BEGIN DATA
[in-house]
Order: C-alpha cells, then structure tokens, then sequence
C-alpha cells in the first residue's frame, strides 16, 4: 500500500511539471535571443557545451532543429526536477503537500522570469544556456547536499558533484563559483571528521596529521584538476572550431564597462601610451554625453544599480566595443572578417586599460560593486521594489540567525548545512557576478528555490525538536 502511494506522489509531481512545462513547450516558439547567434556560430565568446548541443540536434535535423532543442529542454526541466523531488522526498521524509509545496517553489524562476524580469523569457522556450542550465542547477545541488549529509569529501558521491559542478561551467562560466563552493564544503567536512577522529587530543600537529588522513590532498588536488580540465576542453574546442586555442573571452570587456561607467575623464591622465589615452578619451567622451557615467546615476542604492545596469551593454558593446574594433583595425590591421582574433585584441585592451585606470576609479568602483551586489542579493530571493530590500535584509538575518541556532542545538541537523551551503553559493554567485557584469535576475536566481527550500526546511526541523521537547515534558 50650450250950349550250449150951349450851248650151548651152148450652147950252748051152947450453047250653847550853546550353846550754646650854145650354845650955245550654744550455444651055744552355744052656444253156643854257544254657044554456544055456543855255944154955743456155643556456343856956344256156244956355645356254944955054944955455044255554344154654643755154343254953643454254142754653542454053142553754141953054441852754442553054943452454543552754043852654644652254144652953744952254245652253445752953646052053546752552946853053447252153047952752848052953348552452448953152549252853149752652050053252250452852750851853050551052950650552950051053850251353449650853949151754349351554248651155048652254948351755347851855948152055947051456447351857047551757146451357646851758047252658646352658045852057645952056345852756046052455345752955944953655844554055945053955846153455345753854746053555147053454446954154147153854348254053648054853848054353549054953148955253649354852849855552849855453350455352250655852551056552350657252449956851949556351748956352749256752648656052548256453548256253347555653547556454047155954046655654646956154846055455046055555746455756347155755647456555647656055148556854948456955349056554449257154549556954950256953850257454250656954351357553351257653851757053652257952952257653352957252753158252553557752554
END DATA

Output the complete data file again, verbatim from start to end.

[in-house]
Order: C-alpha cells, then structure tokens, then sequence
C-alpha cells in the first residue's frame, strides 16, 4: 500500500511539471535571443557545451532543429526536477503537500522570469544556456547536499558533484563559483571528521596529521584538476572550431564597462601610451554625453544599480566595443572578417586599460560593486521594489540567525548545512557576478528555490525538536 502511494506522489509531481512545462513547450516558439547567434556560430565568446548541443540536434535535423532543442529542454526541466523531488522526498521524509509545496517553489524562476524580469523569457522556450542550465542547477545541488549529509569529501558521491559542478561551467562560466563552493564544503567536512577522529587530543600537529588522513590532498588536488580540465576542453574546442586555442573571452570587456561607467575623464591622465589615452578619451567622451557615467546615476542604492545596469551593454558593446574594433583595425590591421582574433585584441585592451585606470576609479568602483551586489542579493530571493530590500535584509538575518541556532542545538541537523551551503553559493554567485557584469535576475536566481527550500526546511526541523521537547515534558 50650450250950349550250449150951349450851248650151548651152148450652147950252748051152947450453047250653847550853546550353846550754646650854145650354845650955245550654744550455444651055744552355744052656444253156643854257544254657044554456544055456543855255944154955743456155643556456343856956344256156244956355645356254944955054944955455044255554344154654643755154343254953643454254142754653542454053142553754141953054441852754442553054943452454543552754043852654644652254144652953744952254245652253445752953646052053546752552946853053447252153047952752848052953348552452448953152549252853149752652050053252250452852750851853050551052950650552950051053850251353449650853949151754349351554248651155048652254948351755347851855948152055947051456447351857047551757146451357646851758047252658646352658045852057645952056345852756046052455345752955944953655844554055945053955846153455345753854746053555147053454446954154147153854348254053648054853848054353549054953148955253649354852849855552849855453350455352250655852551056552350657252449956851949556351748956352749256752648656052548256453548256253347555653547556454047155954046655654646956154846055455046055555746455756347155755647456555647656055148556854948456955349056554449257154549556954950256953850257454250656954351357553351257653851757053652257952952257653352957252753158252553557752554